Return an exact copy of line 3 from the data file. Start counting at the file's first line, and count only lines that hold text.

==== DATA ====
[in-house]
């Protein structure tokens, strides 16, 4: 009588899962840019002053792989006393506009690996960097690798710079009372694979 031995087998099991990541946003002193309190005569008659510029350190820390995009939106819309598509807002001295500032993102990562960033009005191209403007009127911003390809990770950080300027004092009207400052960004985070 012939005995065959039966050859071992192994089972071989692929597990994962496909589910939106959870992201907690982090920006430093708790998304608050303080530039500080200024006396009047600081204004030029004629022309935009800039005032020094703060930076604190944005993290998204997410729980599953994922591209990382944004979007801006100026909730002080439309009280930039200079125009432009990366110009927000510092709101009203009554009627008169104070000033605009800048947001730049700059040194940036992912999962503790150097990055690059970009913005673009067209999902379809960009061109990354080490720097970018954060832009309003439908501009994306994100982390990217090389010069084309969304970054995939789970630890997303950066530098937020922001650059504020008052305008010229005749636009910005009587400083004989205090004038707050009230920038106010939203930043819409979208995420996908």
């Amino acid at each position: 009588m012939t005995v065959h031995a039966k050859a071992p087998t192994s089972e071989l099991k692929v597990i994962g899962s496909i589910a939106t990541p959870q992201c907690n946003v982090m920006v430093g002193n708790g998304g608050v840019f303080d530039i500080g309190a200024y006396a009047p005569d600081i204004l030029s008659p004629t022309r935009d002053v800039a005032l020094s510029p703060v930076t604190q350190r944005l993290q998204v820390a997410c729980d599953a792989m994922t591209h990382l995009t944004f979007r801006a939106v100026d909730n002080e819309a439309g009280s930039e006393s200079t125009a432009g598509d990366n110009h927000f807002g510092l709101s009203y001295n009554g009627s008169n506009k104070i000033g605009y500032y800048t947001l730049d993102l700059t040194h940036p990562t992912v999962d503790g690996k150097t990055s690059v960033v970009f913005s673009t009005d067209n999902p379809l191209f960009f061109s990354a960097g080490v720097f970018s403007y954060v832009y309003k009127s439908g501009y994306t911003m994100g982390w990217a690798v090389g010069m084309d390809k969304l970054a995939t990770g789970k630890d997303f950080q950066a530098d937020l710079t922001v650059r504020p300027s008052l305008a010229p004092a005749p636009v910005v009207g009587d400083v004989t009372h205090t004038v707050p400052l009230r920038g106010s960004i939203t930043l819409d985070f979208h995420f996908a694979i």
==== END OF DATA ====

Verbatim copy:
């Amino acid at each position: 009588m012939t005995v065959h031995a039966k050859a071992p087998t192994s089972e071989l099991k692929v597990i994962g899962s496909i589910a939106t990541p959870q992201c907690n946003v982090m920006v430093g002193n708790g998304g608050v840019f303080d530039i500080g309190a200024y006396a009047p005569d600081i204004l030029s008659p004629t022309r935009d002053v800039a005032l020094s510029p703060v930076t604190q350190r944005l993290q998204v820390a997410c729980d599953a792989m994922t591209h990382l995009t944004f979007r801006a939106v100026d909730n002080e819309a439309g009280s930039e006393s200079t125009a432009g598509d990366n110009h927000f807002g510092l709101s009203y001295n009554g009627s008169n506009k104070i000033g605009y500032y800048t947001l730049d993102l700059t040194h940036p990562t992912v999962d503790g690996k150097t990055s690059v960033v970009f913005s673009t009005d067209n999902p379809l191209f960009f061109s990354a960097g080490v720097f970018s403007y954060v832009y309003k009127s439908g501009y994306t911003m994100g982390w990217a690798v090389g010069m084309d390809k969304l970054a995939t990770g789970k630890d997303f950080q950066a530098d937020l710079t922001v650059r504020p300027s008052l305008a010229p004092a005749p636009v910005v009207g009587d400083v004989t009372h205090t004038v707050p400052l009230r920038g106010s960004i939203t930043l819409d985070f979208h995420f996908a694979i």